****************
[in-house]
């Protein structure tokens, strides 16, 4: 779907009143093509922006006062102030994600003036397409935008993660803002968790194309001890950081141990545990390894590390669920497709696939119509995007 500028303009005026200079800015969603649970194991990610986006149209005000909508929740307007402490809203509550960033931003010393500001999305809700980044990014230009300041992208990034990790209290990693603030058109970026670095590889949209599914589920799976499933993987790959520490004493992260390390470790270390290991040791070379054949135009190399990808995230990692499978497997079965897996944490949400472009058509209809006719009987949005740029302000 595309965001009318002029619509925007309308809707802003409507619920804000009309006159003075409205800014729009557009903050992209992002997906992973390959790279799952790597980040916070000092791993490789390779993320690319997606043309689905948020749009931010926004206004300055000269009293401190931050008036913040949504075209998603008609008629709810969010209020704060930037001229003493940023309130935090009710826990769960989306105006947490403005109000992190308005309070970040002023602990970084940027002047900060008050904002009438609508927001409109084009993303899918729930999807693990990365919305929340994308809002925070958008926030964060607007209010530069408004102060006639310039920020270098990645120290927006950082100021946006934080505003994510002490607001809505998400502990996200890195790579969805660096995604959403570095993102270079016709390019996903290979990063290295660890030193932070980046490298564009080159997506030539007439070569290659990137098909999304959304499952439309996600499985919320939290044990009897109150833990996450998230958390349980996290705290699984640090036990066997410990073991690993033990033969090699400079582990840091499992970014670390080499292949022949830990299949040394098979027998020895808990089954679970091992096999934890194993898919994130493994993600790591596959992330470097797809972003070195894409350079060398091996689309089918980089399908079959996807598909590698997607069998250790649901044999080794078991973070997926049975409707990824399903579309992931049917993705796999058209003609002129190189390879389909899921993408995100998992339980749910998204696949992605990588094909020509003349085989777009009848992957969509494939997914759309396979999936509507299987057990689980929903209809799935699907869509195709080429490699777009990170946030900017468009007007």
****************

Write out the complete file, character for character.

[in-house]
């Protein structure tokens, strides 16, 4: 779907009143093509922006006062102030994600003036397409935008993660803002968790194309001890950081141990545990390894590390669920497709696939119509995007 500028303009005026200079800015969603649970194991990610986006149209005000909508929740307007402490809203509550960033931003010393500001999305809700980044990014230009300041992208990034990790209290990693603030058109970026670095590889949209599914589920799976499933993987790959520490004493992260390390470790270390290991040791070379054949135009190399990808995230990692499978497997079965897996944490949400472009058509209809006719009987949005740029302000 595309965001009318002029619509925007309308809707802003409507619920804000009309006159003075409205800014729009557009903050992209992002997906992973390959790279799952790597980040916070000092791993490789390779993320690319997606043309689905948020749009931010926004206004300055000269009293401190931050008036913040949504075209998603008609008629709810969010209020704060930037001229003493940023309130935090009710826990769960989306105006947490403005109000992190308005309070970040002023602990970084940027002047900060008050904002009438609508927001409109084009993303899918729930999807693990990365919305929340994308809002925070958008926030964060607007209010530069408004102060006639310039920020270098990645120290927006950082100021946006934080505003994510002490607001809505998400502990996200890195790579969805660096995604959403570095993102270079016709390019996903290979990063290295660890030193932070980046490298564009080159997506030539007439070569290659990137098909999304959304499952439309996600499985919320939290044990009897109150833990996450998230958390349980996290705290699984640090036990066997410990073991690993033990033969090699400079582990840091499992970014670390080499292949022949830990299949040394098979027998020895808990089954679970091992096999934890194993898919994130493994993600790591596959992330470097797809972003070195894409350079060398091996689309089918980089399908079959996807598909590698997607069998250790649901044999080794078991973070997926049975409707990824399903579309992931049917993705796999058209003609002129190189390879389909899921993408995100998992339980749910998204696949992605990588094909020509003349085989777009009848992957969509494939997914759309396979999936509507299987057990689980929903209809799935699907869509195709080429490699777009990170946030900017468009007007």